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Court case provides another reminder for decision making by SMSF trustees

By sreporter
August 01 2022
3 minute read
Court case provides another reminder for decision making by SMSF trustees
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A recent judgment confirms that particularly for superannuation funds, the decision of a trustee may be reviewable for want of ‘properly informed consideration’.

As featured in this publication recently, the Victorian Court of Appeal has ordered the removal of a trustee from a family trust in an appeal from a previous decision, namely the case of Owies v JJE Nominees Pty Ltd [2022] VSCA 142 (see https://www.smsfadviser.com/news/21409-court-hands-down-orders-in-family-trust-dispute).

While the case centred on a dispute involving distributions from a family trust, it has a number of lessons for SMSF trustees, particularly in relation to the matters a trustee must have regard to in the exercise of a power.


Specifically the judgment confirms that particularly for superannuation funds, the decision of a trustee may be reviewable for want of ‘properly informed consideration’. 

That is, if a trustee's consideration is not properly informed, it is not genuine. 

Therefore, the duty of trustees to properly inform themselves is 'more intense' in superannuation funds than for discretionary trusts.

The case quotes the High Court decision in Finch v Telstra Super Pty Ltd [2010] HCA 36.

In broad terms the Finch case concluded that the exercise of a discretion by a trustee is not subject to review by the courts; unless one of the following three factors is present:

  1. The trustee does not act in good faith;
  2. The trustee does not give real and genuine consideration to the exercise of the discretion and the purposes for which the discretion was granted; or
  3. Reasons for the decision are provided by the trustee, but those reasons are unsound.

Furthermore, a trustee's decision cannot be reviewed unless on the material before the trustee it is one that no reasonable trustee could have made.

Given this test, best practice dictates trustees adopt a disciplined and detailed analysis of all possibly relevant issues before reaching a decision and clearly document their considerations.

Thus, as further explained in Scott v National Trust for Places of Historic Interest or Natural Beauty [1998] 2 All ER 705, the matters a trustee should consider may not be limited to simple matters of fact but will, on occasion (indeed, quite often) include taking advice from appropriate experts, whether the experts are lawyers, accountants, actuaries, surveyors, scientists or whomsoever may be relevant.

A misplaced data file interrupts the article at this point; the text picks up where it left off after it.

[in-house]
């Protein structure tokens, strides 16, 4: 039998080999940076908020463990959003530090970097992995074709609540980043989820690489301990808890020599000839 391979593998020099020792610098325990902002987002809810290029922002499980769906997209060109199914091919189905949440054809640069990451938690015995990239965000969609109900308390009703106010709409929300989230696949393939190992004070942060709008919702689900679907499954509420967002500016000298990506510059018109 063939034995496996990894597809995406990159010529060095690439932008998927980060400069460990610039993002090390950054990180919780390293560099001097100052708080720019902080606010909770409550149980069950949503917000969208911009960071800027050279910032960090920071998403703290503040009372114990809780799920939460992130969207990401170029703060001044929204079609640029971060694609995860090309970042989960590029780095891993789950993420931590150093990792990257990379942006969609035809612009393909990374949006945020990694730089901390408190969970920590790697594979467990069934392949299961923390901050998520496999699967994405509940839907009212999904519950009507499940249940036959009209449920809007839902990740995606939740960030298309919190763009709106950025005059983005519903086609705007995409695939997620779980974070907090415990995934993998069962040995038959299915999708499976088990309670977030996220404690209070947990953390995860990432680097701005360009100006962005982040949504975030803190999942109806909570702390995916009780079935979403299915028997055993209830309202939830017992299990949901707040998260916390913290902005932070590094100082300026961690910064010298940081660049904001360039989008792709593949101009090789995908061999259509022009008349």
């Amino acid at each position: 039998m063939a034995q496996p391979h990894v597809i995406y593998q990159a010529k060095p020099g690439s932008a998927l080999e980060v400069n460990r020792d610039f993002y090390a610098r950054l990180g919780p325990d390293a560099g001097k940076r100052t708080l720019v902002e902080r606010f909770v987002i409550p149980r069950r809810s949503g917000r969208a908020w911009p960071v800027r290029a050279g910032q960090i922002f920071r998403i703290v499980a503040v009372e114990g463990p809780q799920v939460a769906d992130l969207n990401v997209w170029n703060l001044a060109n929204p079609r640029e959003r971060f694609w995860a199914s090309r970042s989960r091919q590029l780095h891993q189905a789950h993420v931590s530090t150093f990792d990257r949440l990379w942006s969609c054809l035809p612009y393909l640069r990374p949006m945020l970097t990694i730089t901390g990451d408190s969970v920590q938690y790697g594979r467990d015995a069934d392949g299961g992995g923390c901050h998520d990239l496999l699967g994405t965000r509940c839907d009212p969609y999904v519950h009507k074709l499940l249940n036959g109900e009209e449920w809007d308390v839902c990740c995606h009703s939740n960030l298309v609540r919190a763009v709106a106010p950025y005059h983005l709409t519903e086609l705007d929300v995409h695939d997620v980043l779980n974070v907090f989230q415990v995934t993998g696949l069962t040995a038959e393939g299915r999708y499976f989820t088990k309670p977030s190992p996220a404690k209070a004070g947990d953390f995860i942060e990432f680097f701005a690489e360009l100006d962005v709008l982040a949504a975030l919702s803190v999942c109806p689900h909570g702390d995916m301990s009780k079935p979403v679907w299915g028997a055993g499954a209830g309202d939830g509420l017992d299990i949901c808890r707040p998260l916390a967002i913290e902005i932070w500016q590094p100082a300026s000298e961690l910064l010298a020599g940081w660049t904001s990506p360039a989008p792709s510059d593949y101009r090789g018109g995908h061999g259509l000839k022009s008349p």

While documenting all such investigations is critical, it is generally preferable to not formally record the reasons for the final decision as to do so unnecessarily exposes the trustee to a challenge based on having unsound reasons.

The issues in this regard are critical for SMSFs that have multiple members - and in any situation where payment of a death benefit is being deliberated.

By way of further example, the case of Re Marsella; Marsella v Wareham (No.2) [2019] VSC 65 provides another example of the types of issues that need to be considered by trustees of SMSFs before making a decision on how to distribute a member’s death benefits.

The original decision was upheld, essentially without any exceptions in the appeal case of Caroline Elizabeth Wareham and Martin Wareham (as trustees of the Swanson Superannuation Fund) v Riccardo Giacomo Marsella (both personally and as executor of the estate of Helen Freeth Marsella (also known as Helen Freeth Swanson)) [2020] VSCA 92.

The central arguments by the trustees on appeal revolved around their belief that they had exercised their discretion validly and therefore the payment of 100% of the death benefit to one of the trustees personally should be reinstated.  

In rejecting the argument, the appeal court confirmed: 

(a) The trustees (through their lawyers) were on record as stating their belief that the deceased's surviving husband (who she had been married to for over 30 years) was ‘(not a) Beneficiary of the Fund’ - a conclusion that was plainly wrong. 

(b) There was also evidence to suggest the trustees believed they owed ‘no duty to the estate or other beneficiaries’ - again an erroneous assumption. 

(c) Furthermore, the evidence supported a conclusion that the trustees had failed to look at the trust deed for the fund - a further breach of their duties. 

Ultimately the court concluded that if the trustees did not exercise their discretion upon real and genuine consideration, there was no proper exercise of the discretion.

The fact that the discretion could have been properly exercised in the same way as the trustee proceeded (ie to pay the benefit entirely to one of the trustees) could not alter that position.

By Matthew Burgess, director, View Legal 

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